ZAMBOANGA, Philippines - More than a hundred people who were held hostage by the rebels waging deadly street battles with Philippine troops escaped Tuesday amid a military offensive in which dozens of guerrillas were killed.

Ninety-nine people have died and 90,000 residents displaced since the standoff in the southern city of Zamboanga began on Monday last week, when hundreds of Moro National Liberation Front (MNLF) gunmen invaded in a bid to derail peace talks. Hundreds of other civilians had remained trapped as the rebels sought shelter from a military assault in Muslim neighbourhoods of the city, with some of the residents used as hostages or human shields. After a relentless military offensive involving helicopter rocket attacks and intense street fighting, 149 people escaped on Monday night and Tuesday morning from the MNLF, authorities said. The shell-shocked men, women and children were tearfully reunited away from the frontlines with their relatives, who had waited in anguish for days.

“I couldn’t sleep, I couldn’t eat, all I thought about was my little boy and my family,” said a 28-year-old hotel employee as he and his rescued family members embraced tightly.

“My son, my father and mother, cousins and nephews were taken hostage... it was nearly too much to bear.”

The man, who did not want his name published for security reasons left Zamboanga three months ago with his wife to work in the United States but returned when they learnt their relatives had been taken hostage.

Military spokesman Lieutenant Colonel Ramon Zagala said the rebels had been swept out of 70 percent of neighbourhoods they had initially controlled and reduced to a few dozen fighters, down from an estimated 200 when the conflict began.

“They (the rebels) have nearly run out of bullets. They are practically defeated,” Zagala told AFP.

In one of the biggest victories, Zagala said 123 hostages had been freed in a battle with rebels on Tuesday morning that left three soldiers dead.

Thirty rebels had been killed over the past 24 hours, according to Zagala. This brought the total number of MNLF fatalities to 86, with nine security forces and four civilians also killed.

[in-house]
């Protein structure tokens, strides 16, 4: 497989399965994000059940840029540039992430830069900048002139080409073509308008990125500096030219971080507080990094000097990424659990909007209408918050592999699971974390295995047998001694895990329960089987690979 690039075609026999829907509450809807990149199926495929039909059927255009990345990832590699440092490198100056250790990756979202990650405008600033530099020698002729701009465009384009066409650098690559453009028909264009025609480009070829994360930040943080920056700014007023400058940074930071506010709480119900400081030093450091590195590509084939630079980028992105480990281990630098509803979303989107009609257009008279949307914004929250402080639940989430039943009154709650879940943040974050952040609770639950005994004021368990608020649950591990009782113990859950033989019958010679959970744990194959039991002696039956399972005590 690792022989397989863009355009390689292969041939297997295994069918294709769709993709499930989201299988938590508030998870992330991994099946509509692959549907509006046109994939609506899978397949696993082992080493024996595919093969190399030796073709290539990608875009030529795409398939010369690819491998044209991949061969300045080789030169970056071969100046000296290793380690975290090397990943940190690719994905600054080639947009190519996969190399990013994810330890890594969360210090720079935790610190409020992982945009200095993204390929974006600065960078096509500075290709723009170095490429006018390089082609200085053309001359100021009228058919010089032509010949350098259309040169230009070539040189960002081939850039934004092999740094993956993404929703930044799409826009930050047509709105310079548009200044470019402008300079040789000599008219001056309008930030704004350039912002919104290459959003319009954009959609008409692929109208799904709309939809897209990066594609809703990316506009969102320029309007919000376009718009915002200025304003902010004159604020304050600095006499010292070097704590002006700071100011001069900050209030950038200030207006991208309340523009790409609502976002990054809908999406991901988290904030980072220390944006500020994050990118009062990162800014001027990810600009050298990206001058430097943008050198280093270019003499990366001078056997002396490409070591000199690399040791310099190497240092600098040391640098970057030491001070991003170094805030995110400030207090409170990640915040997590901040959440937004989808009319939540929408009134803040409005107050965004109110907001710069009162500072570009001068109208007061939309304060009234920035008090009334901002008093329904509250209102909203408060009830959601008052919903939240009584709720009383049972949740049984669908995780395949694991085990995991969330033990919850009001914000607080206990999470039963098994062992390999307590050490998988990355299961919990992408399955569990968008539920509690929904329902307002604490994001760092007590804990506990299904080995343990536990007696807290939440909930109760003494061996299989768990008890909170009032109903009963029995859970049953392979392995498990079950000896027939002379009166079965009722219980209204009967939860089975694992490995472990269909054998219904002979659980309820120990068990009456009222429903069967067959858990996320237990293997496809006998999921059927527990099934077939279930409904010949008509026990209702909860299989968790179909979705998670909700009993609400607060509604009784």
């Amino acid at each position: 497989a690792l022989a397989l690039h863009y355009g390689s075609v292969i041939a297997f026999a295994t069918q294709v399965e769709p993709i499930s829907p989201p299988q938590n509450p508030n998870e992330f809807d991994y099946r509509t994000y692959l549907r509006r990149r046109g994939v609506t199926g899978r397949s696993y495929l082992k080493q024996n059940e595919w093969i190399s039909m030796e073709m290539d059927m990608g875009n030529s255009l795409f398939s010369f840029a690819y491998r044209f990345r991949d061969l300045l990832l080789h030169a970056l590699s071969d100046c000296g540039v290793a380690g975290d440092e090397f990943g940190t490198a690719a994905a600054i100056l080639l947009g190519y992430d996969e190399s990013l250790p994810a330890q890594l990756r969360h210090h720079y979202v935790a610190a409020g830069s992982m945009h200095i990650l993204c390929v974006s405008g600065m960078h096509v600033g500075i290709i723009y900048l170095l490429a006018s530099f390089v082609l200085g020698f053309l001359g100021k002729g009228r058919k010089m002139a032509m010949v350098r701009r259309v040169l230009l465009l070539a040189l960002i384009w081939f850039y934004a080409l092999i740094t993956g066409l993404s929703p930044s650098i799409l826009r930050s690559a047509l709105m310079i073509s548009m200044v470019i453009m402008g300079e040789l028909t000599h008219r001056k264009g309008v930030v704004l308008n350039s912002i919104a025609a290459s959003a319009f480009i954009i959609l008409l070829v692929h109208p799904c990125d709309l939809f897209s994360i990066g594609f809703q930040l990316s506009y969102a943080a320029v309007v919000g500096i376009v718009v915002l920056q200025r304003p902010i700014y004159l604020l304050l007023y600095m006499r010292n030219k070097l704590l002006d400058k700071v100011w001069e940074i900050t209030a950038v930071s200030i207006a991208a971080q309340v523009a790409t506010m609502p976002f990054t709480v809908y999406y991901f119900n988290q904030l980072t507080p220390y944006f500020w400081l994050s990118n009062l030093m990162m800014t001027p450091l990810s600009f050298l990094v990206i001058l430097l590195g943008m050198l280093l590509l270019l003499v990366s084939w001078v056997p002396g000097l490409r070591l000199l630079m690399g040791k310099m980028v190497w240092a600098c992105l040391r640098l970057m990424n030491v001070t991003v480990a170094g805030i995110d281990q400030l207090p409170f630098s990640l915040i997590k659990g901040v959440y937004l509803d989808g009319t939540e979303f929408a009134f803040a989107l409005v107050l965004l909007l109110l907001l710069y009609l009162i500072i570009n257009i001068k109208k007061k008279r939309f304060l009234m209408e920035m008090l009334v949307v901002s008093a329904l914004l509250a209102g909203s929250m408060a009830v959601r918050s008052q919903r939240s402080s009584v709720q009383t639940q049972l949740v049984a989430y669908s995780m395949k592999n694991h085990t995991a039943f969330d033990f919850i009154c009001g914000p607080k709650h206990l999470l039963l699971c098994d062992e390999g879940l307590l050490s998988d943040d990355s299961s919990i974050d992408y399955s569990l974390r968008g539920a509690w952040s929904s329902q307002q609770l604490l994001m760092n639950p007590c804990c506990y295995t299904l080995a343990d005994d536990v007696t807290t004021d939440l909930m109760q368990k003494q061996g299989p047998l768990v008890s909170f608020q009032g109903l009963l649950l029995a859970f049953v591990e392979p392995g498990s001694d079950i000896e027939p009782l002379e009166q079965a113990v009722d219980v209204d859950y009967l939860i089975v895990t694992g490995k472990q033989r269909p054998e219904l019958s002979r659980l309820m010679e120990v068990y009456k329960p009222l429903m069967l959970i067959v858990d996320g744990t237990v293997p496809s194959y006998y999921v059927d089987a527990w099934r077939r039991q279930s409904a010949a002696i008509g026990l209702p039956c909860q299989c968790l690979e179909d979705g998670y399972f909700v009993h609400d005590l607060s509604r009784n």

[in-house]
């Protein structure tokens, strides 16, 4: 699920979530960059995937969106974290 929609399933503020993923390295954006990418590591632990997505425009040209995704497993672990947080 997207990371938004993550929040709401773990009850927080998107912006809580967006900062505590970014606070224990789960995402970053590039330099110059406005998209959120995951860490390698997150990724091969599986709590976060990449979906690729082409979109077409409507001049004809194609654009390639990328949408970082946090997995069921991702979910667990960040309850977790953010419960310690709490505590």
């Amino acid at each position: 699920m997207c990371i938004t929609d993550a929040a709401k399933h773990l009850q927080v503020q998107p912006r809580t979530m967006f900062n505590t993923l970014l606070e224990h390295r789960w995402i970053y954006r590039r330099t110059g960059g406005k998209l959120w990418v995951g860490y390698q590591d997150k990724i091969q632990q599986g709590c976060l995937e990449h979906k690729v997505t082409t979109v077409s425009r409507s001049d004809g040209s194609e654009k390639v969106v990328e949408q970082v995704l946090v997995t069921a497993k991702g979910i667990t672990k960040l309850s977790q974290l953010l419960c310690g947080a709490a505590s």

But Zagala acknowledged that the rebels remained a threat, as they hid in homes and possibly continued to hold civilians as hostages.

“This is not yet over... there are still pockets of resistance,” he said, noting that the rebels were also occupying key areas in which they could shoot down at advancing troops.

In one confusing distraction to the conflict, the national police spokesman reported that the city’s police chief Senior Superintendent Chiquito Malayo was kidnapped on Tuesday morning.

However Interior Secretary Mar Roxas later sent a text message to the media saying Malayo had returned from MNLF territory having convinced 23 rebels to “come into the fold of the law”.

The national police spokesman who initially reported the alleged abduction, Senior Superintendent Reuben Sindac, was not available for immediate comment to clarify.

Muslim rebels have been fighting since the 1970s for an independent or autonomous homeland in the south of the mainly Catholic Philippines. An estimated 150,000 people have died in the conflict.

The MNLF signed a peace treaty in 1996 that granted limited self-rule to the south’s Muslim minority, and has since largely participated in the country’s political process rather than foment violence.

But 71-year-old MNLF founder Nur Misuari has been angered by a planned peace deal between the Moro Islamic Liberation Front (MILF), a rival group with 12,000 gunmen, as he believes it would sideline his organisation.

He deployed his gunmen to Zamboanga to plant an independence flag and, according to security analysts, show the MNLF could prove a major threat if it continued to feel ignored.

President Benigno Aquino has described the autonomous region established under the 1996 pact with the MNLF as a “failed experiment”, largely because the southern Philippines has continued to endure dire poverty and corruption.

Under the envisaged new peace deal, a new autonomous region would replace the MNLF-brokered one.

The rival MILF would have most control of the new autonomous region and the potential riches on offer if large mineral deposits and the area’s fertile farming regions are exploited.